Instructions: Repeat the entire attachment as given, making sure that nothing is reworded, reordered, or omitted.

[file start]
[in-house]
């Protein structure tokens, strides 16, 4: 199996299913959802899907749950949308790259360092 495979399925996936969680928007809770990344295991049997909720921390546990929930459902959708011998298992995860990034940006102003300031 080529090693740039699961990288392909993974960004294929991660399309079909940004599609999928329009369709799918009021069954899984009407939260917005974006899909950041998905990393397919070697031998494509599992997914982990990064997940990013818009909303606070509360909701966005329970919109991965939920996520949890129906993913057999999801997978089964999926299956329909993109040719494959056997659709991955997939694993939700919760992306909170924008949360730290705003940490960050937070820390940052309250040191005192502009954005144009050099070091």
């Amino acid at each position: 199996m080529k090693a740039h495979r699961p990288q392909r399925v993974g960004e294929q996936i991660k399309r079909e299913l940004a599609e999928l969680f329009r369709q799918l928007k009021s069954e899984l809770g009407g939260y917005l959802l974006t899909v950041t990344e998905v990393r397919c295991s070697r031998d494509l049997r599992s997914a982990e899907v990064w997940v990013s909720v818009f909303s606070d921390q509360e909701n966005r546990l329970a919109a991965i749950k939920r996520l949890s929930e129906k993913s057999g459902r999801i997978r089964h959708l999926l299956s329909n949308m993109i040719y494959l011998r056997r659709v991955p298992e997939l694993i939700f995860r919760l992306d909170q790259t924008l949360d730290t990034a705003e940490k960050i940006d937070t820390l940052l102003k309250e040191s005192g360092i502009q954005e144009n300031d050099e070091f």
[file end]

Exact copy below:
[in-house]
């Protein structure tokens, strides 16, 4: 199996299913959802899907749950949308790259360092 495979399925996936969680928007809770990344295991049997909720921390546990929930459902959708011998298992995860990034940006102003300031 080529090693740039699961990288392909993974960004294929991660399309079909940004599609999928329009369709799918009021069954899984009407939260917005974006899909950041998905990393397919070697031998494509599992997914982990990064997940990013818009909303606070509360909701966005329970919109991965939920996520949890129906993913057999999801997978089964999926299956329909993109040719494959056997659709991955997939694993939700919760992306909170924008949360730290705003940490960050937070820390940052309250040191005192502009954005144009050099070091």
């Amino acid at each position: 199996m080529k090693a740039h495979r699961p990288q392909r399925v993974g960004e294929q996936i991660k399309r079909e299913l940004a599609e999928l969680f329009r369709q799918l928007k009021s069954e899984l809770g009407g939260y917005l959802l974006t899909v950041t990344e998905v990393r397919c295991s070697r031998d494509l049997r599992s997914a982990e899907v990064w997940v990013s909720v818009f909303s606070d921390q509360e909701n966005r546990l329970a919109a991965i749950k939920r996520l949890s929930e129906k993913s057999g459902r999801i997978r089964h959708l999926l299956s329909n949308m993109i040719y494959l011998r056997r659709v991955p298992e997939l694993i939700f995860r919760l992306d909170q790259t924008l949360d730290t990034a705003e940490k960050i940006d937070t820390l940052l102003k309250e040191s005192g360092i502009q954005e144009n300031d050099e070091f």